It appears unlikely that controversial amendments to the Road Accident Fund (RAF) Act will be rushed through Parliament - especially after the bill was criticised by virtually all who attended hearings before the transport committee this week.

It appears unlikely that controversial amendments to the Road Accident Fund (RAF) Act would be rushed through Parliament - especially after the bill was criticised by virtually all who attended hearings before the transport committee this week.


The national assembly announced on Wednesday that next week's special plenary to pass urgent bills had been postponed. According to , it was a reprieve for hard-pressed committee members who had been finding that a seemingly simple seven-page bill was riddled with problem areas, not least being a long list of potential constitutional challenges.


Lawyers, hospitals, victims' associations and quadriplegics' organisations told the committee on Tuesday that the amendments, which include only some key recommendations of the Satchwell commission of inquiry into the fund, would make matters worse.


According to , they claimed the cash-strapped fund would lose more money and that the constitutional rights of road accident victims would be infringed by the amendments.


There were substantial complaints that there had been no consultation on the bill before Parliament, despite the fund claiming extensive consultation going back to 2001. Many claimed this was not valid because the consultation had been on an earlier draft and not on the bill released last month.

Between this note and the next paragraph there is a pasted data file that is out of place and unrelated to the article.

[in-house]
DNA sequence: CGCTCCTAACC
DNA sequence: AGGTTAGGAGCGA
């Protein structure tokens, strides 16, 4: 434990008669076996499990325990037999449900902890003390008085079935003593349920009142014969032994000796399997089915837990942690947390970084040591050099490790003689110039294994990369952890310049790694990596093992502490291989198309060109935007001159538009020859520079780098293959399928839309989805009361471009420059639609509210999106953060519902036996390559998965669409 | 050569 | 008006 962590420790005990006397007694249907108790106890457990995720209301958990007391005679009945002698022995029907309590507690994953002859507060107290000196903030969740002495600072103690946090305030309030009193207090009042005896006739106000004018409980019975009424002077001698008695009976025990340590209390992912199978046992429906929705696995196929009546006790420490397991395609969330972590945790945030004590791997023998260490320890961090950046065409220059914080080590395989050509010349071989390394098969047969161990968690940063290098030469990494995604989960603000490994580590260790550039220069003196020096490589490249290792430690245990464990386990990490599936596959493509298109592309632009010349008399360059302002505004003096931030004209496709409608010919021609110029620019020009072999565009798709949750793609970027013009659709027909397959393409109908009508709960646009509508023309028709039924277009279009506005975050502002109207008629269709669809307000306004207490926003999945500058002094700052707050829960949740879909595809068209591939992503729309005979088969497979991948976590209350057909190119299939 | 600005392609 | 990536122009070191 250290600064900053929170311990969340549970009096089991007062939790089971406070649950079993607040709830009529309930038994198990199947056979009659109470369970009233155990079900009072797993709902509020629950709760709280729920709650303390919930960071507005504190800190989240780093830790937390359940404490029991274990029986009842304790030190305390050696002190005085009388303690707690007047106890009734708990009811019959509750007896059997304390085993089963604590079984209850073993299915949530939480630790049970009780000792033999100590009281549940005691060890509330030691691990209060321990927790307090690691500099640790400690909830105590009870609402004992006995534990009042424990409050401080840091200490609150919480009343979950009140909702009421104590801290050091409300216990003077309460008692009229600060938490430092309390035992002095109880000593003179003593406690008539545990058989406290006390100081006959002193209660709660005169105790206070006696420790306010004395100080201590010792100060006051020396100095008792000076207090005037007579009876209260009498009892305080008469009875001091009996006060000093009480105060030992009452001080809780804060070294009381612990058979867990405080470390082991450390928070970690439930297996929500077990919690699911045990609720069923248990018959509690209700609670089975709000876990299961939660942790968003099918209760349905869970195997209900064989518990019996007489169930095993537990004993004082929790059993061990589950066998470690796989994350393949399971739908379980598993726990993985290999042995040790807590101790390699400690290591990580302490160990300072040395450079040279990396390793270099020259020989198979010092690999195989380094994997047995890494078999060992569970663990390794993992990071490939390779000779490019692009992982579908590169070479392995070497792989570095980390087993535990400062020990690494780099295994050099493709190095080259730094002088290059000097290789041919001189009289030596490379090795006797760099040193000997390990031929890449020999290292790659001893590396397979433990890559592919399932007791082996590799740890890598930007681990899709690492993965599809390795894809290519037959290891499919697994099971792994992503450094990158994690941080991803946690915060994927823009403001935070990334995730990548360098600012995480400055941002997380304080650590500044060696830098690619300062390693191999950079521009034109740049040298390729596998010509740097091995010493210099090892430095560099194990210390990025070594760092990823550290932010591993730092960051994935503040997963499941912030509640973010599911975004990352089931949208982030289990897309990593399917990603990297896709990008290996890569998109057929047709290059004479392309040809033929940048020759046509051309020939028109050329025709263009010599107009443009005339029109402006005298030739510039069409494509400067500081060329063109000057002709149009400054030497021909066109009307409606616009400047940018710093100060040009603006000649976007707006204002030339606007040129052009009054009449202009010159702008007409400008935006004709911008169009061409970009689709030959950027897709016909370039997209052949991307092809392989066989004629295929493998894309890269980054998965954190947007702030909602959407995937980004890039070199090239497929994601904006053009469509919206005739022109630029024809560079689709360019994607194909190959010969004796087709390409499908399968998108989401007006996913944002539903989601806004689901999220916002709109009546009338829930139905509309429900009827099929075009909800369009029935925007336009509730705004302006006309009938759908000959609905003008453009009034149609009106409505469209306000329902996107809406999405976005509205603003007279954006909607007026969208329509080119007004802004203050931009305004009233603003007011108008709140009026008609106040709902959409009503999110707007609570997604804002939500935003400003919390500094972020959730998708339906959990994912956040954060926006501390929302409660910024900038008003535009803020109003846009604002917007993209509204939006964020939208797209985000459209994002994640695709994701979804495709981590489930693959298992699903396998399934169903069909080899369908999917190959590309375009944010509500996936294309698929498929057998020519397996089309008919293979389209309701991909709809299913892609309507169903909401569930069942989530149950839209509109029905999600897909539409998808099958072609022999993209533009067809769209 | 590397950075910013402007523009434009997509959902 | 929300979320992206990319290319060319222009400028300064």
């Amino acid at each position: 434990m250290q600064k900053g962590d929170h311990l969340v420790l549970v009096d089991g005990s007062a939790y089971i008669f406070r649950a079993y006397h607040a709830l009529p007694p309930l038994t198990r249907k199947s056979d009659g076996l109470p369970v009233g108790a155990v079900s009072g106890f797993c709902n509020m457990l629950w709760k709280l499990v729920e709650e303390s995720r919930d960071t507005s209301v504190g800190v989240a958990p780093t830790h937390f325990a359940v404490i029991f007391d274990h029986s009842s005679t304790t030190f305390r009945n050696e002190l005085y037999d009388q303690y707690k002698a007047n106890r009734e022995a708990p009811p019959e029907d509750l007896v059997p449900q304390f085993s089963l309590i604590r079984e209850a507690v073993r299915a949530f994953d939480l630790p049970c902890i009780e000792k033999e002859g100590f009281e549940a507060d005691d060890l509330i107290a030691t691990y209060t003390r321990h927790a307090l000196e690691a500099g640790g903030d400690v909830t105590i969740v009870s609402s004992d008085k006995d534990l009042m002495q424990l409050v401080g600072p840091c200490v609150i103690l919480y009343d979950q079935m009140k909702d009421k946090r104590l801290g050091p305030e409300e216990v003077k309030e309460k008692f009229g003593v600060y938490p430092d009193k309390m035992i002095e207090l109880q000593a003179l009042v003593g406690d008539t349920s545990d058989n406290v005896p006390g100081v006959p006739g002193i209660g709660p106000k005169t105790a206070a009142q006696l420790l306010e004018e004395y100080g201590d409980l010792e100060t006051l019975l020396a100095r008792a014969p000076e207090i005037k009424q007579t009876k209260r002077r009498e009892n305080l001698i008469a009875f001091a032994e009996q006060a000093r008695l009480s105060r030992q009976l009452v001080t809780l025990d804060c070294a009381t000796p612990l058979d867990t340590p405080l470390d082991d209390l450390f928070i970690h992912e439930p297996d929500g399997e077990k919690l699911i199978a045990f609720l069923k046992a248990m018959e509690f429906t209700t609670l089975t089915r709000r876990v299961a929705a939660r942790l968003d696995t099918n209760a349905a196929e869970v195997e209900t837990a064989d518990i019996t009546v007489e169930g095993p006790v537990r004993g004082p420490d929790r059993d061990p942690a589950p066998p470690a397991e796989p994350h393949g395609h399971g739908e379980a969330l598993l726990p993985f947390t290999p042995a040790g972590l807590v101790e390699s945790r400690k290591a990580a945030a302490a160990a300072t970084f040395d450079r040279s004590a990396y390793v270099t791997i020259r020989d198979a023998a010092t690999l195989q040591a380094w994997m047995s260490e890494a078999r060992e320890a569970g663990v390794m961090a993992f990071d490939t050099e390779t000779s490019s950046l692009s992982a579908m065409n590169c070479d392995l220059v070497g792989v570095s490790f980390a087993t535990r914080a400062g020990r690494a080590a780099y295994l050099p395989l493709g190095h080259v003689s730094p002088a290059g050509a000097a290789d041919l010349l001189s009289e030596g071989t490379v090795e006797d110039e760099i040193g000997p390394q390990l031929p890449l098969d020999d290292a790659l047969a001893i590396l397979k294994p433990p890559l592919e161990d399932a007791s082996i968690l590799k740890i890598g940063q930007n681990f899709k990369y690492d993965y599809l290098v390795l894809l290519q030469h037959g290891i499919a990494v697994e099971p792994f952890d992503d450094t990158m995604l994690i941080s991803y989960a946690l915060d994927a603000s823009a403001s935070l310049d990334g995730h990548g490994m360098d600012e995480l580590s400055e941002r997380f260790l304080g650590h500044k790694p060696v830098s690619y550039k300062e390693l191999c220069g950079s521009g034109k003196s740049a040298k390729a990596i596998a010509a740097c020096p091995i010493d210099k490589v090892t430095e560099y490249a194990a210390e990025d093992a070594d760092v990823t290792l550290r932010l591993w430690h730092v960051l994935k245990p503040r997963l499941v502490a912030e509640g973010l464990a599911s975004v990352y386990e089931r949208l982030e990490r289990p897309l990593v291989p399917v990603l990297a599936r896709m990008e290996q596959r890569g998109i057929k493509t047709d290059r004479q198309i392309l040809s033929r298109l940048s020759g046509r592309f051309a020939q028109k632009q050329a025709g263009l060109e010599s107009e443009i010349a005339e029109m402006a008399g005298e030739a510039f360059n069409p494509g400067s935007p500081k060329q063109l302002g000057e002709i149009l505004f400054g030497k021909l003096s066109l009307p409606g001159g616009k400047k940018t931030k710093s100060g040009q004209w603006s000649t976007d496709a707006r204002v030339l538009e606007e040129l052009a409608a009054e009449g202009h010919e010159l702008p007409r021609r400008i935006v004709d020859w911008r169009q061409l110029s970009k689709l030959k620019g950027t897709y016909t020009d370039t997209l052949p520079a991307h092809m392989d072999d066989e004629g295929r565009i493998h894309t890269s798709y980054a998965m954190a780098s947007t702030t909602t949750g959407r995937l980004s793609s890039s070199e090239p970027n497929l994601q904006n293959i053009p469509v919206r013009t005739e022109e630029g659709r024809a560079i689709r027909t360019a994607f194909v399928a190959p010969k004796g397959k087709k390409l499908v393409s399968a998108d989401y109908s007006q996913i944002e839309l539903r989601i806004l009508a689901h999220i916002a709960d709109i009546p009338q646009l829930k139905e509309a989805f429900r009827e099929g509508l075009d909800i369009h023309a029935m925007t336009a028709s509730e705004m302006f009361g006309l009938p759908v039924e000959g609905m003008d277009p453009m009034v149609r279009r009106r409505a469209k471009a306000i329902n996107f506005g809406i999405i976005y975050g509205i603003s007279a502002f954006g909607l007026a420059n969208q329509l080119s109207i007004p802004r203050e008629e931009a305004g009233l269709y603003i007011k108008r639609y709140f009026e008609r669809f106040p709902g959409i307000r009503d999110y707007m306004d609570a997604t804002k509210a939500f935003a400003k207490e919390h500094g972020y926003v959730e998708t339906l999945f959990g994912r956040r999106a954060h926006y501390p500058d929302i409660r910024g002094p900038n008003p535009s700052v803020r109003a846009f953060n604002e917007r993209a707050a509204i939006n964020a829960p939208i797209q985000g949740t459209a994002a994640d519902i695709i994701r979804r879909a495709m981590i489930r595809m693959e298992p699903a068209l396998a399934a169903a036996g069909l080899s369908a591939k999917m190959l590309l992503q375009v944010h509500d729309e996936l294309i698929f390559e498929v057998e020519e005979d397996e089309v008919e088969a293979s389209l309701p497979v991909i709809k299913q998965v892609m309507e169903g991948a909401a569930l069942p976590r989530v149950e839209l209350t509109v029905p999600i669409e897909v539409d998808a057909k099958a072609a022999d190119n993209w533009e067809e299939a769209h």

The proposed change to the present system of lump sum payment to accident victims to monthly instalments in arrears.


The report quoted Andre Calitz, speaking on behalf of a coalition of objectors to the bill, as saying that three of the five actions provided for in the bill were supported, but two were vigorously opposed and were in all likelihood unconstitutional.


He said an opinion from senior counsel said paying medical expenses in arrears was a breach of both the right to health care and the constitutional right to not be unfairly discriminated against.


He stressed that in the commission report Judge Kathy Satchwell had said that it was difficult to comprehend how the fund could "believe that it is equitable and reasonable for compensation to be paid in arrears. How long will the disabled wait for their compensation? On what must they live in the meantime?"


Calitz said paying monthly installments in arrears instead of in a lump sum would extend the relationship the fund had with victims from a few years to 50 or 60 years, with massive increases in costs and bureaucracy.


Clauses stipulating that any funds paid out to an accident victim in terms of insurance and other means would be deducted from the compensation paid by the fund. The Road Accident Victims' Association told the committee that providing for a tariff of compensation and halting full compensation would take the situation for people disabled in accidents back to 1942.


Then the third-party system, the forerunner to the fund, was established under the principle that full compensation would be paid. This was about to be ended by the new law, a spokesman said.


The SA Association of Personal Injury Lawyers and the Law Society of SA said that while their names were included as having been consulted this was not true. This was echoed by the Quadriplegic Association of SA, which insisted on being consulted, and the General Council of the Bar, which said it could not understand why it was not consulted.